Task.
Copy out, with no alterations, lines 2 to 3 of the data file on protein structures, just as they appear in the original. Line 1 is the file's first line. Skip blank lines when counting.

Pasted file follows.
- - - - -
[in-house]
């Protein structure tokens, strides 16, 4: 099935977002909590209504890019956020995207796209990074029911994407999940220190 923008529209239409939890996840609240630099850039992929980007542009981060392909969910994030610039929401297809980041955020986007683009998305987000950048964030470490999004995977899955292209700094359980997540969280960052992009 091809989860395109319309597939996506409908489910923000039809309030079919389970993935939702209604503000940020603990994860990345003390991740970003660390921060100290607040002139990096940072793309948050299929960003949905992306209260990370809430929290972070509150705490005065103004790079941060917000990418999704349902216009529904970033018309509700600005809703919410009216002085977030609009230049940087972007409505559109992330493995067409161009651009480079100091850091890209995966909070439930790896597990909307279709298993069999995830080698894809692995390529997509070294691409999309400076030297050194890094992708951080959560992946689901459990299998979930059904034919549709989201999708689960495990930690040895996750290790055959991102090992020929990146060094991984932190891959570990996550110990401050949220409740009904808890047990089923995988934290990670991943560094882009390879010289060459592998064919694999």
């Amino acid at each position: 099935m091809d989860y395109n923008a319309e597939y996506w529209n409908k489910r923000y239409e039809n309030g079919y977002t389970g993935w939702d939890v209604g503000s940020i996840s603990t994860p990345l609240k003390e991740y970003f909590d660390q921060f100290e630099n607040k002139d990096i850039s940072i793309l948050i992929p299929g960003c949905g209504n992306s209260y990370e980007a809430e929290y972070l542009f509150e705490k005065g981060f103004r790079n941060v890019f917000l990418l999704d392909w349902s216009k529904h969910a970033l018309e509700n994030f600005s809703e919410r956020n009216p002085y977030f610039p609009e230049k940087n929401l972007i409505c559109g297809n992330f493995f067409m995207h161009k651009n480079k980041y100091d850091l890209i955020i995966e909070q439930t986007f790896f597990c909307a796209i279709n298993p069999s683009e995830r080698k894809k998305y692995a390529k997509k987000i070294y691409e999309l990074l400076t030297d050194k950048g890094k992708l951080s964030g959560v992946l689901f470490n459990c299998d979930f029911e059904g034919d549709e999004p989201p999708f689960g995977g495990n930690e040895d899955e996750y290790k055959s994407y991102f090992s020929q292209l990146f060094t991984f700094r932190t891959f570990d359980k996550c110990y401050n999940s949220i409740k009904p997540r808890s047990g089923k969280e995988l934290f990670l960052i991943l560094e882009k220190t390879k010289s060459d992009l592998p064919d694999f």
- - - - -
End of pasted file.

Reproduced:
């Protein structure tokens, strides 16, 4: 099935977002909590209504890019956020995207796209990074029911994407999940220190 923008529209239409939890996840609240630099850039992929980007542009981060392909969910994030610039929401297809980041955020986007683009998305987000950048964030470490999004995977899955292209700094359980997540969280960052992009 091809989860395109319309597939996506409908489910923000039809309030079919389970993935939702209604503000940020603990994860990345003390991740970003660390921060100290607040002139990096940072793309948050299929960003949905992306209260990370809430929290972070509150705490005065103004790079941060917000990418999704349902216009529904970033018309509700600005809703919410009216002085977030609009230049940087972007409505559109992330493995067409161009651009480079100091850091890209995966909070439930790896597990909307279709298993069999995830080698894809692995390529997509070294691409999309400076030297050194890094992708951080959560992946689901459990299998979930059904034919549709989201999708689960495990930690040895996750290790055959991102090992020929990146060094991984932190891959570990996550110990401050949220409740009904808890047990089923995988934290990670991943560094882009390879010289060459592998064919694999």
């Amino acid at each position: 099935m091809d989860y395109n923008a319309e597939y996506w529209n409908k489910r923000y239409e039809n309030g079919y977002t389970g993935w939702d939890v209604g503000s940020i996840s603990t994860p990345l609240k003390e991740y970003f909590d660390q921060f100290e630099n607040k002139d990096i850039s940072i793309l948050i992929p299929g960003c949905g209504n992306s209260y990370e980007a809430e929290y972070l542009f509150e705490k005065g981060f103004r790079n941060v890019f917000l990418l999704d392909w349902s216009k529904h969910a970033l018309e509700n994030f600005s809703e919410r956020n009216p002085y977030f610039p609009e230049k940087n929401l972007i409505c559109g297809n992330f493995f067409m995207h161009k651009n480079k980041y100091d850091l890209i955020i995966e909070q439930t986007f790896f597990c909307a796209i279709n298993p069999s683009e995830r080698k894809k998305y692995a390529k997509k987000i070294y691409e999309l990074l400076t030297d050194k950048g890094k992708l951080s964030g959560v992946l689901f470490n459990c299998d979930f029911e059904g034919d549709e999004p989201p999708f689960g995977g495990n930690e040895d899955e996750y290790k055959s994407y991102f090992s020929q292209l990146f060094t991984f700094r932190t891959f570990d359980k996550c110990y401050n999940s949220i409740k009904p997540r808890s047990g089923k969280e995988l934290f990670l960052i991943l560094e882009k220190t390879k010289s060459d992009l592998p064919d694999f």